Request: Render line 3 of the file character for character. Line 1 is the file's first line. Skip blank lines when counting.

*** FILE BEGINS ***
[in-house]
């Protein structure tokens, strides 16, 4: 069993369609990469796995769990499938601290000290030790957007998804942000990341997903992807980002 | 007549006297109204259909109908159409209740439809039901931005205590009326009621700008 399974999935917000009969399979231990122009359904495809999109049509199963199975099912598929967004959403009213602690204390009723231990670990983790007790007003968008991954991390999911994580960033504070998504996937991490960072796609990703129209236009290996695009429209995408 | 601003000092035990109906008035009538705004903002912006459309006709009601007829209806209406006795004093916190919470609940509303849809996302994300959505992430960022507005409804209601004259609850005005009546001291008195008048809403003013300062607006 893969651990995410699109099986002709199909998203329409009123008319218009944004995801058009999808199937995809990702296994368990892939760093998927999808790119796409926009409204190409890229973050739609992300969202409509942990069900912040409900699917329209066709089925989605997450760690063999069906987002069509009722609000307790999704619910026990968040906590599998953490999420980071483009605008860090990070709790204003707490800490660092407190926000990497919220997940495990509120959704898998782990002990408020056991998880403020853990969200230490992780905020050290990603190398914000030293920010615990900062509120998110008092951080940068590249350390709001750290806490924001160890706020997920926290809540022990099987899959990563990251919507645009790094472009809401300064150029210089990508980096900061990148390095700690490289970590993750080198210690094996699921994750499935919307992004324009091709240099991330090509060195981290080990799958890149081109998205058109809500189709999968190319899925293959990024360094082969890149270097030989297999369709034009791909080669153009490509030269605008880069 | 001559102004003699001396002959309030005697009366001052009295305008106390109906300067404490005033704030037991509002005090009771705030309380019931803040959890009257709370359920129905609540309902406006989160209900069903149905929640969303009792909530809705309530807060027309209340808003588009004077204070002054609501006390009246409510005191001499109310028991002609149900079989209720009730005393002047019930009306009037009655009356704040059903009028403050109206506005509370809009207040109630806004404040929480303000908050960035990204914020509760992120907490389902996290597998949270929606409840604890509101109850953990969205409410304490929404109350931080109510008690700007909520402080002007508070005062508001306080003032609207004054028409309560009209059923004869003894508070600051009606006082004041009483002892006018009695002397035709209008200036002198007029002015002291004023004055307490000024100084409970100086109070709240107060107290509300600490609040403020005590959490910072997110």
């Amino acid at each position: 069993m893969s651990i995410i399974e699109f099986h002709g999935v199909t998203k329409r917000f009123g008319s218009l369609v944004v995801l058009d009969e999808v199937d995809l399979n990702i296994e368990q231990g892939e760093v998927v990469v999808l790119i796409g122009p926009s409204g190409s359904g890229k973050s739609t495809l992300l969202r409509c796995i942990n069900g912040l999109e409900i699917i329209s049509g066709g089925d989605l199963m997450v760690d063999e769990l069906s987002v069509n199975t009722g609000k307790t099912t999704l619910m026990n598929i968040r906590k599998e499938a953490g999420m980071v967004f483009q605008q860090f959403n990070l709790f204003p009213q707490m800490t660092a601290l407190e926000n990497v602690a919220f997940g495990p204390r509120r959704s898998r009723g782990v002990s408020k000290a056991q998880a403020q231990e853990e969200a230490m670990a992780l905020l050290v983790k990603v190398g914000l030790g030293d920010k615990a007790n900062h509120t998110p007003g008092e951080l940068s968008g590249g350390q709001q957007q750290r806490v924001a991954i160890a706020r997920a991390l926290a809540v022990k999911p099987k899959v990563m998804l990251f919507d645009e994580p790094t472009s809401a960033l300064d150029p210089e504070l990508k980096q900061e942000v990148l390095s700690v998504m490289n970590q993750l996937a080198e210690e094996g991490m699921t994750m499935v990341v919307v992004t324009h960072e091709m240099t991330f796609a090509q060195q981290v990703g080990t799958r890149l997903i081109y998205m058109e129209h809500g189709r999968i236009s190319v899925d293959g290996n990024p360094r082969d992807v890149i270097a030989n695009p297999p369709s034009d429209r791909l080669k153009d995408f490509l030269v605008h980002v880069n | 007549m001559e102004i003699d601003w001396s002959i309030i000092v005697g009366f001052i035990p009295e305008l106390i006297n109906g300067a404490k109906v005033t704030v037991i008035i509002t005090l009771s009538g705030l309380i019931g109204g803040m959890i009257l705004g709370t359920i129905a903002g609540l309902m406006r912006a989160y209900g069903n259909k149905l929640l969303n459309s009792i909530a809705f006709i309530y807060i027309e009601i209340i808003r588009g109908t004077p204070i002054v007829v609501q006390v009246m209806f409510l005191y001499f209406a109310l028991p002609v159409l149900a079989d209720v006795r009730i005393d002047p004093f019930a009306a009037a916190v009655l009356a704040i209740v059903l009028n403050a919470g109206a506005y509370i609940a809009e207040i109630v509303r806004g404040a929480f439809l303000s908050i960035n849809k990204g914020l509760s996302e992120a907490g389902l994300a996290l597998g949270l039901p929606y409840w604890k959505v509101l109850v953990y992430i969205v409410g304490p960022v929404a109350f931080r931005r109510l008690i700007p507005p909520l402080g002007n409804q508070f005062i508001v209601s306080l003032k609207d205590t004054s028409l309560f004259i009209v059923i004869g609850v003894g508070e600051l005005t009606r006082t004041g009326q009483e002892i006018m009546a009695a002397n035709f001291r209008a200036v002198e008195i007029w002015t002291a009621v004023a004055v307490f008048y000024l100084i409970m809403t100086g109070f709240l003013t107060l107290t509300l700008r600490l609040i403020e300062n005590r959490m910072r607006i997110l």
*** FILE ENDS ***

């Amino acid at each position: 069993m893969s651990i995410i399974e699109f099986h002709g999935v199909t998203k329409r917000f009123g008319s218009l369609v944004v995801l058009d009969e999808v199937d995809l399979n990702i296994e368990q231990g892939e760093v998927v990469v999808l790119i796409g122009p926009s409204g190409s359904g890229k973050s739609t495809l992300l969202r409509c796995i942990n069900g912040l999109e409900i699917i329209s049509g066709g089925d989605l199963m997450v760690d063999e769990l069906s987002v069509n199975t009722g609000k307790t099912t999704l619910m026990n598929i968040r906590k599998e499938a953490g999420m980071v967004f483009q605008q860090f959403n990070l709790f204003p009213q707490m800490t660092a601290l407190e926000n990497v602690a919220f997940g495990p204390r509120r959704s898998r009723g782990v002990s408020k000290a056991q998880a403020q231990e853990e969200a230490m670990a992780l905020l050290v983790k990603v190398g914000l030790g030293d920010k615990a007790n900062h509120t998110p007003g008092e951080l940068s968008g590249g350390q709001q957007q750290r806490v924001a991954i160890a706020r997920a991390l926290a809540v022990k999911p099987k899959v990563m998804l990251f919507d645009e994580p790094t472009s809401a960033l300064d150029p210089e504070l990508k980096q900061e942000v990148l390095s700690v998504m490289n970590q993750l996937a080198e210690e094996g991490m699921t994750m499935v990341v919307v992004t324009h960072e091709m240099t991330f796609a090509q060195q981290v990703g080990t799958r890149l997903i081109y998205m058109e129209h809500g189709r999968i236009s190319v899925d293959g290996n990024p360094r082969d992807v890149i270097a030989n695009p297999p369709s034009d429209r791909l080669k153009d995408f490509l030269v605008h980002v880069n | 007549m001559e102004i003699d601003w001396s002959i309030i000092v005697g009366f001052i035990p009295e305008l106390i006297n109906g300067a404490k109906v005033t704030v037991i008035i509002t005090l009771s009538g705030l309380i019931g109204g803040m959890i009257l705004g709370t359920i129905a903002g609540l309902m406006r912006a989160y209900g069903n259909k149905l929640l969303n459309s009792i909530a809705f006709i309530y807060i027309e009601i209340i808003r588009g109908t004077p204070i002054v007829v609501q006390v009246m209806f409510l005191y001499f209406a109310l028991p002609v159409l149900a079989d209720v006795r009730i005393d002047p004093f019930a009306a009037a916190v009655l009356a704040i209740v059903l009028n403050a919470g109206a506005y509370i609940a809009e207040i109630v509303r806004g404040a929480f439809l303000s908050i960035n849809k990204g914020l509760s996302e992120a907490g389902l994300a996290l597998g949270l039901p929606y409840w604890k959505v509101l109850v953990y992430i969205v409410g304490p960022v929404a109350f931080r931005r109510l008690i700007p507005p909520l402080g002007n409804q508070f005062i508001v209601s306080l003032k609207d205590t004054s028409l309560f004259i009209v059923i004869g609850v003894g508070e600051l005005t009606r006082t004041g009326q009483e002892i006018m009546a009695a002397n035709f001291r209008a200036v002198e008195i007029w002015t002291a009621v004023a004055v307490f008048y000024l100084i409970m809403t100086g109070f709240l003013t107060l107290t509300l700008r600490l609040i403020e300062n005590r959490m910072r607006i997110l």